First, don’t kid yourself. Your class will not go like this (though it is a good illustration of the commitment to critical thinking that underlies the Socratic Method). Some days it will feel more like this. It happens. I’d say aim for somewhere in between.

Second, it really shouldn’t go like this either. The Socratic Method is about studying and engaging reading and ideas in order to better develop our understanding of a subject. It is not about scoring points and making people look stupid. (And for goodness sake, don’t hit your students.) You set the tone and the standard for your seminar. It’s up to you to enforce that line between critiquing arguments and criticizing people.

Some pointers:

  1. The Socratic Seminar is leading from behind. I know that can have a bad connotation, but in seminar, it’s a good thing. Your responsibility is to help your students step up and take responsibility for their collective learning. If you’re always talking and / or controlling the conversation, they don’t get to. The best seminars are those where the students are able to identify the core issues themselves, challenge each others’ assumptions back and forth, and evaluate the strengths and weaknesses of arguments, all without you saying a word. If your students can really chew on issues (rigorously) for 5 or 10 (or 30) minutes without you interjecting, you’re doing it right.
  2. The Socratic Seminar is a lot harder than you think it is. Seriously. You don’t just show up and ask your students “So what did you think of the readings?” You might start a seminar by asking students why they were assigned the readings for a particular seminar, since this forces them to think about what core issues the readings engaged, how those core issues relate to the day’s topic, and what significance those issues and topic have to them at their level of professional development. Preparing for an effective seminar can easily take more time than preparing for a lecture. You control every minute of a lecture; you lead every minute of a seminar. Quick tip: Backwards plan for seminar. What do you want your students to know by the time they walk out? (This should be an analytical, not a factual point.) To get your students to this destination, ask yourself: What facts do the students need to know to get there? What concepts do they need to understand? What theories or approaches do they need to be familiar with? In a two-hour seminar, I’d spend no more than 15-20 minutes on facts (most of this should come in readings or lecture; just focus on those facts that are really important). I’d devote up to an hour on a concept or theory, depending on its significance. I’d also devote a good 30 minutes to evaluating the take-home.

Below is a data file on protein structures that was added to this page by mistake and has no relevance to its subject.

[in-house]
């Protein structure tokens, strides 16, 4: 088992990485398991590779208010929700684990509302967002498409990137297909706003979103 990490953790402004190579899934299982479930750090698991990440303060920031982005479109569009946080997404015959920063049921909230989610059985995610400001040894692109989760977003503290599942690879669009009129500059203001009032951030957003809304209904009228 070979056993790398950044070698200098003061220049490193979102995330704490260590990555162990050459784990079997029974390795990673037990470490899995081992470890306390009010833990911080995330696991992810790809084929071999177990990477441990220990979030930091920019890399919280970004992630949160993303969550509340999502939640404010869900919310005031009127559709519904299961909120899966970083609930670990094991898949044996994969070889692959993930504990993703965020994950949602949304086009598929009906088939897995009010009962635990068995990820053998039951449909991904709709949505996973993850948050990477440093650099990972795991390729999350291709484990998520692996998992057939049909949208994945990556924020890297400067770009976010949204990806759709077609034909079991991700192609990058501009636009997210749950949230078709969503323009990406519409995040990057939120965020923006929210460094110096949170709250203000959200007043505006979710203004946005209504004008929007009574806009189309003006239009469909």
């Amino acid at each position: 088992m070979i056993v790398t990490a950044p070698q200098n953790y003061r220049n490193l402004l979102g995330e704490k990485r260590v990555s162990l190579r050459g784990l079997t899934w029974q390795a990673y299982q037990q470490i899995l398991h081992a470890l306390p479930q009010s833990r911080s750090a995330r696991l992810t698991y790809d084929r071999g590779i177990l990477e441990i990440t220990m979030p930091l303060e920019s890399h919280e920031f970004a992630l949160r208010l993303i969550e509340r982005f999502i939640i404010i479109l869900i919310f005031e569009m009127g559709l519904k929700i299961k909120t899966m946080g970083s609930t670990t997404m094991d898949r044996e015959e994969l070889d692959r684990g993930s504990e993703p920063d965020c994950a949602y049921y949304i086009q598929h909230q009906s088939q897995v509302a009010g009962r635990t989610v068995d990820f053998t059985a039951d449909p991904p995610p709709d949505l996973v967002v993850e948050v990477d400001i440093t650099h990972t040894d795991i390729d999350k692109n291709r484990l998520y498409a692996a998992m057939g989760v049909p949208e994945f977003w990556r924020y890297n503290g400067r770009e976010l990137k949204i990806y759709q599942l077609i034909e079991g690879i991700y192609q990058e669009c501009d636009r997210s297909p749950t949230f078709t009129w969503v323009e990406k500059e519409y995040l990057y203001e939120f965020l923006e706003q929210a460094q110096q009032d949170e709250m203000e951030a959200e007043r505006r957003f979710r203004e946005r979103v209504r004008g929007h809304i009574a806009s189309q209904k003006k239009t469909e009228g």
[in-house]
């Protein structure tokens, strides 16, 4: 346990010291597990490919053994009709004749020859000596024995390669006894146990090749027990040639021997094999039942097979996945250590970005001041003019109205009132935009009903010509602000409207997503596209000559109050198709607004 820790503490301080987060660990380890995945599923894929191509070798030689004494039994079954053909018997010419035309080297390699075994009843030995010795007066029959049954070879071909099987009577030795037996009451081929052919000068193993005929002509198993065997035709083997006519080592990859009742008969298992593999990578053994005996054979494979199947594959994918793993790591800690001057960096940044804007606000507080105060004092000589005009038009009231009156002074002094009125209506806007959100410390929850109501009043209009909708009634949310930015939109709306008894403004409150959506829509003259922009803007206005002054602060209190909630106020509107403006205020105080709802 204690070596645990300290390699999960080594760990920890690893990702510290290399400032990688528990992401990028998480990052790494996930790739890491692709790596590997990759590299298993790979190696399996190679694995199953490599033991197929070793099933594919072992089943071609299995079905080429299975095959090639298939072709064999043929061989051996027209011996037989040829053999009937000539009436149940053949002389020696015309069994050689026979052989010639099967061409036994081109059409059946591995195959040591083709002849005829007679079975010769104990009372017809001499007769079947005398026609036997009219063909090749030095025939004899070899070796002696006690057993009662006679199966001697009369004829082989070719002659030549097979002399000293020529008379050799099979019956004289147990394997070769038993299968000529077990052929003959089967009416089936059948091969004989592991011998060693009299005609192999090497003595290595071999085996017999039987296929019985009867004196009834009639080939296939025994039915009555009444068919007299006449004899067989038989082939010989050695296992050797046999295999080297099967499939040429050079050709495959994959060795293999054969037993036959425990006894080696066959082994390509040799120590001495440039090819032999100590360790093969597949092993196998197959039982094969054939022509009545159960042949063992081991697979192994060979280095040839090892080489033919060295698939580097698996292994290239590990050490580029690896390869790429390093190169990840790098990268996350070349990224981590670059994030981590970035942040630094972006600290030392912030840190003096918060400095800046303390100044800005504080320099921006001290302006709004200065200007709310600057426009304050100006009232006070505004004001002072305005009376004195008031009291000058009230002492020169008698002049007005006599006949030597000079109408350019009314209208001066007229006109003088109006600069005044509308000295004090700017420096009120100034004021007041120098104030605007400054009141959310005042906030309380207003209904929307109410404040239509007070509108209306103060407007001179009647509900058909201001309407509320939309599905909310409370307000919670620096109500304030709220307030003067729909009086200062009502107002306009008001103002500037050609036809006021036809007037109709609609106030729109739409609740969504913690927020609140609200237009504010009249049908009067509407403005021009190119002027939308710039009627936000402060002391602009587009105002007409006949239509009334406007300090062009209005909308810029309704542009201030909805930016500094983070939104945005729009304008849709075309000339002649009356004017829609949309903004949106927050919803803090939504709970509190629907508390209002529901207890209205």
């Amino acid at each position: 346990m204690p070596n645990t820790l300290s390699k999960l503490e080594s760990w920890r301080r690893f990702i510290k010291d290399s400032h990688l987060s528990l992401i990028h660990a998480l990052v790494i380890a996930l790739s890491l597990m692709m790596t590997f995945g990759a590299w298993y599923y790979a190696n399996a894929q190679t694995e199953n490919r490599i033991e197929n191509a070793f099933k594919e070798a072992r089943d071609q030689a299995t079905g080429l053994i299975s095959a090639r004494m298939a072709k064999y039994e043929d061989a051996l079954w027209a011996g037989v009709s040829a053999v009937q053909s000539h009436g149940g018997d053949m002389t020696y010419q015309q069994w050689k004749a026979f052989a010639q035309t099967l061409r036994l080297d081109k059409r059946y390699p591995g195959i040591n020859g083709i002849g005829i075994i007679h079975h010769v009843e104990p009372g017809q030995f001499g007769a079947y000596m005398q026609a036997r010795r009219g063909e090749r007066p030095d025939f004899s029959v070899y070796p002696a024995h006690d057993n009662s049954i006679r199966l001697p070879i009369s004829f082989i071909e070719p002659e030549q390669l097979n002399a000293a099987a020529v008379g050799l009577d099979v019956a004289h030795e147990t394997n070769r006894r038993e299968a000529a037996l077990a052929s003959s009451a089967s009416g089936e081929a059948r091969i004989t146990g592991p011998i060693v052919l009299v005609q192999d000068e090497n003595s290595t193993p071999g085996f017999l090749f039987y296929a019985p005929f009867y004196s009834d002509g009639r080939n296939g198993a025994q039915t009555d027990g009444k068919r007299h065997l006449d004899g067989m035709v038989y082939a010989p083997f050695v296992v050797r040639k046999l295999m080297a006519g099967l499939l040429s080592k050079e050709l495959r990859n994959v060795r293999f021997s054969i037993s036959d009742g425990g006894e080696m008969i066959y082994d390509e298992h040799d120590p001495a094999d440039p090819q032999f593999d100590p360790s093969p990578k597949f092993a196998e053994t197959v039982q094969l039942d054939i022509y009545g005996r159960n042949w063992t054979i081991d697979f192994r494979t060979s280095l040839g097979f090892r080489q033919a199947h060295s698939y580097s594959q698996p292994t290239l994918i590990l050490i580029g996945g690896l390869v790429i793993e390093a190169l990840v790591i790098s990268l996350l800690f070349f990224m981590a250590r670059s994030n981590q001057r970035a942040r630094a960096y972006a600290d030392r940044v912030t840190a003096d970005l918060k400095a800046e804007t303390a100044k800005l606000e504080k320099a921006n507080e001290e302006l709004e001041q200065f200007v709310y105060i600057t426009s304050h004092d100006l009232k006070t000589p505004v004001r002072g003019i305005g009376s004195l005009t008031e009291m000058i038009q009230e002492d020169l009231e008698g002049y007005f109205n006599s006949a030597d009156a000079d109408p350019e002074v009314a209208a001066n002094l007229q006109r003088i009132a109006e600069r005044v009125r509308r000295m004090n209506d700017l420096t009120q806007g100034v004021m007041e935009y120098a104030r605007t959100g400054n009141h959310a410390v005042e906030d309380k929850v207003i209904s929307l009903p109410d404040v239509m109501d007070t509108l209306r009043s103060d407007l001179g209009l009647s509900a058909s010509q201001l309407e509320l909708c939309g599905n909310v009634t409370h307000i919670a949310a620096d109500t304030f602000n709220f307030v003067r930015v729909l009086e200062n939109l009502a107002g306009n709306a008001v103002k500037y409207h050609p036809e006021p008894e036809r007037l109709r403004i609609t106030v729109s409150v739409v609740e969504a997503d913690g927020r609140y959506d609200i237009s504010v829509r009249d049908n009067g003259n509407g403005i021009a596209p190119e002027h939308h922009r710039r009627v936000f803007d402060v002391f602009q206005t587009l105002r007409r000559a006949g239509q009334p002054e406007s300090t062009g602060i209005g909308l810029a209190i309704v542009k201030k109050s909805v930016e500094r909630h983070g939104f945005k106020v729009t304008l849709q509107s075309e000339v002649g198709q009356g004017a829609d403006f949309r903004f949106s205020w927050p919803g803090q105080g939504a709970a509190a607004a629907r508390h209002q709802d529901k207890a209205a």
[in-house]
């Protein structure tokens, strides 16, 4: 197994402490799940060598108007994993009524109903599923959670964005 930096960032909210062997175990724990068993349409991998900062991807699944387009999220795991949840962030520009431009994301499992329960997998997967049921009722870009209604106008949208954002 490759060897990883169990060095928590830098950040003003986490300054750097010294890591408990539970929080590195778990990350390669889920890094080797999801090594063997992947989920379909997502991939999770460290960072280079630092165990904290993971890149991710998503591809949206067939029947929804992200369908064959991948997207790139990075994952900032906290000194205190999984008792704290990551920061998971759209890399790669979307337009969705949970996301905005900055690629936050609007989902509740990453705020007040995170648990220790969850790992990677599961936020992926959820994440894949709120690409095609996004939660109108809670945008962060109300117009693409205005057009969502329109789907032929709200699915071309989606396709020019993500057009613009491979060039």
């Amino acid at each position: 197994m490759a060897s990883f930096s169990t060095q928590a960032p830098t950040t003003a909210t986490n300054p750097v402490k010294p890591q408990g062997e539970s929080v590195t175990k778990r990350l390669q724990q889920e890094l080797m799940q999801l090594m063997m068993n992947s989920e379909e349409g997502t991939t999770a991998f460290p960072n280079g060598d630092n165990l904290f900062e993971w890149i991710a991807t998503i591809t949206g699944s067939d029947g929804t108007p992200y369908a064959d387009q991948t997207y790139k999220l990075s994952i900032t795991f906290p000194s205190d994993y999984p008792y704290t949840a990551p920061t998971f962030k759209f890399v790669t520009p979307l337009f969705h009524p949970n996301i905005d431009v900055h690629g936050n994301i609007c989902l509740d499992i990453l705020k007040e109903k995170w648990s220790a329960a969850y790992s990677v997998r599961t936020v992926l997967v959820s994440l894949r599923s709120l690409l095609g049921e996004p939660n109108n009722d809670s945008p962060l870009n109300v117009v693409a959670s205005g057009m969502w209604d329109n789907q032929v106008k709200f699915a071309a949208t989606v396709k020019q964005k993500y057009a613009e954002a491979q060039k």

3. The Socratic Seminar takes time to develop. I wouldn’t be surprised if your students won’t shut up the first day of class. I would be surprised they all were able to engage in thoughtful, precise, and intellectually rigorous discussion of concepts and readings. Step One in creating an effective seminar is just to get folks talking. Step Two is to get them to say something useful. From Day One let them know through the sorts of thoughtful, precise, and intellectually rigorous questions you ask them that you expect them to read and think before they show up for class. Then let them all get their yahoos out, size each other up, and get down to business. Keep that standard (thoughtful, precise, grounded in readings and lecture, rigorous) and it won’t be long before your students take over. Just remember, you won’t get them talking rigorously if you don’t get them talking. You can raise the intellectual bar as students grow more confident in their abilities and each other. You should raise the bar as the year progresses, since your students should be capable of doing more over time.